Plaintiff alleges the Rudin Defendants engaged in various conduct to carry out the fraudulent scheme. (Id. ¶ 3.) Plaintiff alleges Rudin received excessive and unwarranted salary and bonus payments between 2001 and 2009, and diverted TIP funds through a series of cash withdrawals from the Operating Account and cash deposits into the Payroll Account between July 2007 and November 2008. (Id. ¶ 41.) Plaintiff contends that the cash deposits were actually TIP's client payments; checks originally made payable to TIP were cashed against a TIP account, which Rudin later used to make a deposit into the Payroll Account. (Id. ¶¶ 66-70.) Plaintiff also alleges Rudin diverted and stole TIP funds by sending checks to defendants Alyse Rudin and Gloria Rudin, Rudin's wife and mother, respectively. (Id. ¶¶ 71-76.) Defendants Alyfunkids, My Gym Westfield, and My Gym Glen Rock (collectively, "My Gym Defendants") and Rudin Appraisals are owned and operated by Rudin. (Id. ¶ 2.) Plaintiff alleges Rudin used TIP's offices, equipment, systems and personnel to run My Gym Defendants and Rudin Appraisals, (id. ¶¶ 88-89,) and diverted and stole TIP funds to fund and operate My Gym Defendants and Rudin Appraisals, (id. ¶ 82). Other than Gloria Rudin, who lives in Del Ray Beach, Florida, all of the Rudin Defendants either live in or have their principal place of business at 19 Princess Drive, North Brunswick, New Jersey. (Id. ¶¶ 19-27.)

On October 22, 2010, Plaintiff filed a Complaint claiming: (1) civil RICO violation against all defendants; (2) civil RICO conspiracy against all defendants; (3) breach of fiduciary duty against Rudin; (4) malpractice against Accountant Defendants; (5) breach of fiduciary duty against Accountant Defendants; (6) aiding and abetting breach of fiduciary duty against Alyse Rudin, Gloria Rudin, My Gym Defendants, and Rudin Appraisals; (7) fraud against Rudin; (8) fraudulent concealment against Rudin and Accountant Defendants; (9) constructive trust against Rudin Defendants; (10) conversion against Rudin Defendants; (11) unjust enrichment against Rudin Defendants; and (12) accounting against Rudin, Accountant Defendants, My Gym Defendants, and Rudin Appraisals. Accountant Defendants and Rudin Defendants filed separate Rule 12(b)(6) motions to dismiss on January 26, 2011. Rudin Defendants also filed a motion for a preliminary hearing on January 26, 2011. Plaintiff filed a memorandum in opposition to the motions on March 28, 2011. ("Pl.'s Opp. Mem.") On April 29, 2011, Accountant Defendants and Rudin Defendants filed reply memorandum in support of their motions to dismiss. Oral argument was held on September 20, 2011.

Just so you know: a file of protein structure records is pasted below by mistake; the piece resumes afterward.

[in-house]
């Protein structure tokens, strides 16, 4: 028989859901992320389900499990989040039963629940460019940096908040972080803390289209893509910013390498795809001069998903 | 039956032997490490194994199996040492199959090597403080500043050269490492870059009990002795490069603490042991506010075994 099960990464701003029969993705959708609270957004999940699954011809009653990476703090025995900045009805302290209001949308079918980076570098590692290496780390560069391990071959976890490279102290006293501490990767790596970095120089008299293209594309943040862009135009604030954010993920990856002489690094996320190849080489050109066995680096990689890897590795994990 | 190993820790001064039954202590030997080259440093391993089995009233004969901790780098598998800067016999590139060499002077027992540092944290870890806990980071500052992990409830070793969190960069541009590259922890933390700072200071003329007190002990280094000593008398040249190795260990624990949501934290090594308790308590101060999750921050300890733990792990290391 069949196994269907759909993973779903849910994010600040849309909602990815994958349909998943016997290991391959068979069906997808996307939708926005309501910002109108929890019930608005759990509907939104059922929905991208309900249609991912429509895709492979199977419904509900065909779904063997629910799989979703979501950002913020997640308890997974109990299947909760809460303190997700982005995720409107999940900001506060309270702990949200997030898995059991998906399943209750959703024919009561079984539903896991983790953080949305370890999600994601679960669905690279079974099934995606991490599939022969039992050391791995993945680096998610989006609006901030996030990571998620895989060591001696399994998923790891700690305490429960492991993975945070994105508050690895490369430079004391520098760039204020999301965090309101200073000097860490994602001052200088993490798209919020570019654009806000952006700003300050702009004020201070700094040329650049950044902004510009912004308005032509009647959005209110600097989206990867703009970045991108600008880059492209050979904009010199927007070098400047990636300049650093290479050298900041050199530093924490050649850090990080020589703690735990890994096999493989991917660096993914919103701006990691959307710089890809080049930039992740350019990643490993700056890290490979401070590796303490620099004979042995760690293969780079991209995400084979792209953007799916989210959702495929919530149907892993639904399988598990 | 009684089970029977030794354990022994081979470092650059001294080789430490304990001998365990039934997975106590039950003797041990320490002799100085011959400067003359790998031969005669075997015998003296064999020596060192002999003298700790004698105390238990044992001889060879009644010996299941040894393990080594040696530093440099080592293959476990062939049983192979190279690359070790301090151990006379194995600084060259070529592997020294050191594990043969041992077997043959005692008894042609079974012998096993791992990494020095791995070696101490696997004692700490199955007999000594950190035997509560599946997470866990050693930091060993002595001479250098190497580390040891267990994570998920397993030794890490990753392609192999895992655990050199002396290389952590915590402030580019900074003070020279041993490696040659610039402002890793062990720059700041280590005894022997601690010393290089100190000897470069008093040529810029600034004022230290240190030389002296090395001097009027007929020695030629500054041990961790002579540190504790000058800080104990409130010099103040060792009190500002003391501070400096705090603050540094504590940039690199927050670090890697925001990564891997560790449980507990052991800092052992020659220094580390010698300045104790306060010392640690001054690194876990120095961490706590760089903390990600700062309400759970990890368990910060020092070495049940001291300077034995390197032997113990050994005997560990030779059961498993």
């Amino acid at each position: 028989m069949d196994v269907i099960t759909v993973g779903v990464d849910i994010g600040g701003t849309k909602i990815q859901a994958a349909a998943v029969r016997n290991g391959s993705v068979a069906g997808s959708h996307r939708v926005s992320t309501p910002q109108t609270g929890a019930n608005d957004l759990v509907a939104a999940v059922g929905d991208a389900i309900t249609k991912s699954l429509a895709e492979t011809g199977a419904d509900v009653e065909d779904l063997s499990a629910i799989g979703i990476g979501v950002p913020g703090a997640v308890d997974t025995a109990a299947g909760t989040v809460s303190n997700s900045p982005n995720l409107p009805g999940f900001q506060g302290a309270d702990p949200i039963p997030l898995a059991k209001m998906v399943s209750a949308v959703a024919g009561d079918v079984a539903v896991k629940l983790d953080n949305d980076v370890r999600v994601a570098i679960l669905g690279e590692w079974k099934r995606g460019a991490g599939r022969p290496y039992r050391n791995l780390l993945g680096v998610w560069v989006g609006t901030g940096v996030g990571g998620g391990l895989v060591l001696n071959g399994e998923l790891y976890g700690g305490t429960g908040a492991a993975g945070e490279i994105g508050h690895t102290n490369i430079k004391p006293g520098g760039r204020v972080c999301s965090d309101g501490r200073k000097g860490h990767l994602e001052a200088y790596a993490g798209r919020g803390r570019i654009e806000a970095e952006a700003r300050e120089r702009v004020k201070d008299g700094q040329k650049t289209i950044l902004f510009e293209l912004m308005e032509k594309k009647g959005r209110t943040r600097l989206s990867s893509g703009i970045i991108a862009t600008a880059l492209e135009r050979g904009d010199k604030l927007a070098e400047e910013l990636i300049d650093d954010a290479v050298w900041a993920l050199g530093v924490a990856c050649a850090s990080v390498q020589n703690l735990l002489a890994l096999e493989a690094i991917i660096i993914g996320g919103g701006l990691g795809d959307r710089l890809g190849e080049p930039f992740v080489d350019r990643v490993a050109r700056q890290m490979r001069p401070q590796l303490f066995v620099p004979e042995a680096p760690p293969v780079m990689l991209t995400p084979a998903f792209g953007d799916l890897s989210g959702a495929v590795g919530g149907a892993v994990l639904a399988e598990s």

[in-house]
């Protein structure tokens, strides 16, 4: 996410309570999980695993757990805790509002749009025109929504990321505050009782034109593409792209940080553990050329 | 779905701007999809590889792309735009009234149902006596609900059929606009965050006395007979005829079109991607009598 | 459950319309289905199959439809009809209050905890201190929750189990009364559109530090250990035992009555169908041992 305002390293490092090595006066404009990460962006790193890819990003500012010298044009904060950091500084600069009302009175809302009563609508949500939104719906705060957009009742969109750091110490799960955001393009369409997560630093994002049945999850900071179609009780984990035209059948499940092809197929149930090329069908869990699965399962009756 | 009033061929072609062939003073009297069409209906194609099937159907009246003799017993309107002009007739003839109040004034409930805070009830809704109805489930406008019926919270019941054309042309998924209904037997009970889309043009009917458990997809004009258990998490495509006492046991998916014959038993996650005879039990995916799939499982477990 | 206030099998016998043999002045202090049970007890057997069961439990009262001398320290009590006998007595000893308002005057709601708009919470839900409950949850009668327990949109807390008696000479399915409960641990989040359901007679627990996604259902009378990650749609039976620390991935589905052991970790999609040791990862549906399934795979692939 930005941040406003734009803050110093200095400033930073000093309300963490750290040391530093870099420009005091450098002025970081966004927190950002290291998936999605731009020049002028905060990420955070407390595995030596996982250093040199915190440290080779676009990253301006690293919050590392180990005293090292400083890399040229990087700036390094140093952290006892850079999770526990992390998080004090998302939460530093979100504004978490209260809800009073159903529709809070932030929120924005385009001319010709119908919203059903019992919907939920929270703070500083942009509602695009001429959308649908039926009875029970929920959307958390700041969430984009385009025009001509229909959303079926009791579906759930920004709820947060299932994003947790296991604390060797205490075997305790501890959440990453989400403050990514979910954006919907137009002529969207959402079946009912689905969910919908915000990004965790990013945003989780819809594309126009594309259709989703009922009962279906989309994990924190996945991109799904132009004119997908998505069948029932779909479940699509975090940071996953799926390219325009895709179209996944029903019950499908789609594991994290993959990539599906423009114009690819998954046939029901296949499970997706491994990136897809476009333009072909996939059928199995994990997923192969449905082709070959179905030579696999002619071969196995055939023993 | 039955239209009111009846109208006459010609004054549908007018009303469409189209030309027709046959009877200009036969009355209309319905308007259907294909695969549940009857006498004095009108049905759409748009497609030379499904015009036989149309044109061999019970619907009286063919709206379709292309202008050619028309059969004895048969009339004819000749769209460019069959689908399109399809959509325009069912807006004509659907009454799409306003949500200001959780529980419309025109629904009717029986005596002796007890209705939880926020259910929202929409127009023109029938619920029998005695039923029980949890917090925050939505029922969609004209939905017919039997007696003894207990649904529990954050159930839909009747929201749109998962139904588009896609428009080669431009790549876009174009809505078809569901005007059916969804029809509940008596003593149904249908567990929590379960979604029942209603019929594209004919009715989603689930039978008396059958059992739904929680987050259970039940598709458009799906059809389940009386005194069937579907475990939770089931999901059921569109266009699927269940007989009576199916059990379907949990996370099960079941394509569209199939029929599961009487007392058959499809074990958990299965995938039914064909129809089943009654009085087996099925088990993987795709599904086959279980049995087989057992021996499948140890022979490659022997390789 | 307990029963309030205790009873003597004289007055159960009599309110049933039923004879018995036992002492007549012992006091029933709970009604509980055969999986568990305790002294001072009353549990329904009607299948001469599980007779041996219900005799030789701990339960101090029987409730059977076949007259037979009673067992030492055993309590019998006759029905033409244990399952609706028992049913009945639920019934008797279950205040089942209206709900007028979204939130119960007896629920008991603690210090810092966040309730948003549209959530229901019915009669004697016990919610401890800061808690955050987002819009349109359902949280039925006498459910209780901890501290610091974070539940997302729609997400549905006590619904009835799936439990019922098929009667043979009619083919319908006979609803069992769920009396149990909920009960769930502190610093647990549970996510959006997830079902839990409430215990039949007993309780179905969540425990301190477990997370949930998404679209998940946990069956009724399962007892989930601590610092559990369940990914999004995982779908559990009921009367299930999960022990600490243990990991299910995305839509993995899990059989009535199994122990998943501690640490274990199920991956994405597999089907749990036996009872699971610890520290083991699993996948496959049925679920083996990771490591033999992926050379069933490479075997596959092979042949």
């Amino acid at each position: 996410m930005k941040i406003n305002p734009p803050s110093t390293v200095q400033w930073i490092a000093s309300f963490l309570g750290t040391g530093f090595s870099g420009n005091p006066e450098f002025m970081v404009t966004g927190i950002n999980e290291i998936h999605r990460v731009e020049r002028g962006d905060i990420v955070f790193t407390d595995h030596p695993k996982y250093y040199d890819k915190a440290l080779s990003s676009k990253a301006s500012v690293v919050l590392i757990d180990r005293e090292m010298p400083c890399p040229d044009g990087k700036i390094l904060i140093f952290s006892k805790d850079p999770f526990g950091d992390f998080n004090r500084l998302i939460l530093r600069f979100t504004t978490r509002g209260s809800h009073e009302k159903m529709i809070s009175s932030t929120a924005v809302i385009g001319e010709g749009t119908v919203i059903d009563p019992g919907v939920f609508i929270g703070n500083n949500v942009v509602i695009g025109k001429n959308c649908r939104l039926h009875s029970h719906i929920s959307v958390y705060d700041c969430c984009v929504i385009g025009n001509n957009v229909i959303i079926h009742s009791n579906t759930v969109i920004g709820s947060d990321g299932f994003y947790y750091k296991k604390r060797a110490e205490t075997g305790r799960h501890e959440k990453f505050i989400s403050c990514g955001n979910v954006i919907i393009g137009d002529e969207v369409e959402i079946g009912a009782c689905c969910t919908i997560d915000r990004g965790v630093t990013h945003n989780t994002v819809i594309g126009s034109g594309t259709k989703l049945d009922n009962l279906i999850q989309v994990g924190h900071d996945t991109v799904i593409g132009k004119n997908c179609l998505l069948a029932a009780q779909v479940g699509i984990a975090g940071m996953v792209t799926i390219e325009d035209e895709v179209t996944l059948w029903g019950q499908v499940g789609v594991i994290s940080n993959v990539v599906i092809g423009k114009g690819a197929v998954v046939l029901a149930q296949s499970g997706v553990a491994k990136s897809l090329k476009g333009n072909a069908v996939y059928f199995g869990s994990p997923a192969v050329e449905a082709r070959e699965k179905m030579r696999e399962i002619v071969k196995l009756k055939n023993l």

A. Legal Standard

On a motion to dismiss pursuant to Fed. R. Civ. P. 12(b)(6), the court must accept "all well-pleaded allegations in the complaint as true, drawing all reasonable inferences in the plaintiff's favor." Operating Local 649 Annuity Trust Fund v. Smith Barney Fund Mgmt. LLC, 595 F.3d 86, 91 (2d Cir. 2010). To survive a motion to dismiss, "a complaint must contain sufficient factual matter, accepted as true, to 'state a claim to relief that is plausible on its face.'" Ashcroft v. Iqbal, 129 S. Ct. 1937, 1949 (2009) (quoting Bell Atlantic Corp. v. Twombly, 550 U.S. 544, 570 (2007)). Applying this plausibility standard, a complaint must do more than offer "'naked assertions devoid of further factual enhancement,' and a court is not 'bound to accept as true a legal conclusion couched as a factual allegation.'" Iqbal, 129 S. Ct. at 1949-50 (quoting Twombly, 550 U.S. at 555, 557). See Vargas v. Choice Health Leasing, No. 09 Civ. 8264 (DLC), 2011 U.S. Dist. LEXIS 49310, at *5-6 (S.D.N.Y. May 9, 2011) (applying Iqbal and Twombly plausibility standard to civil RICO claim).

A motion to dismiss an action on statute of limitations grounds is treated as a Rule 12(b)(6) motion to dismiss for failure to state a claim upon which relief can be granted. Gharty v. St. John's ...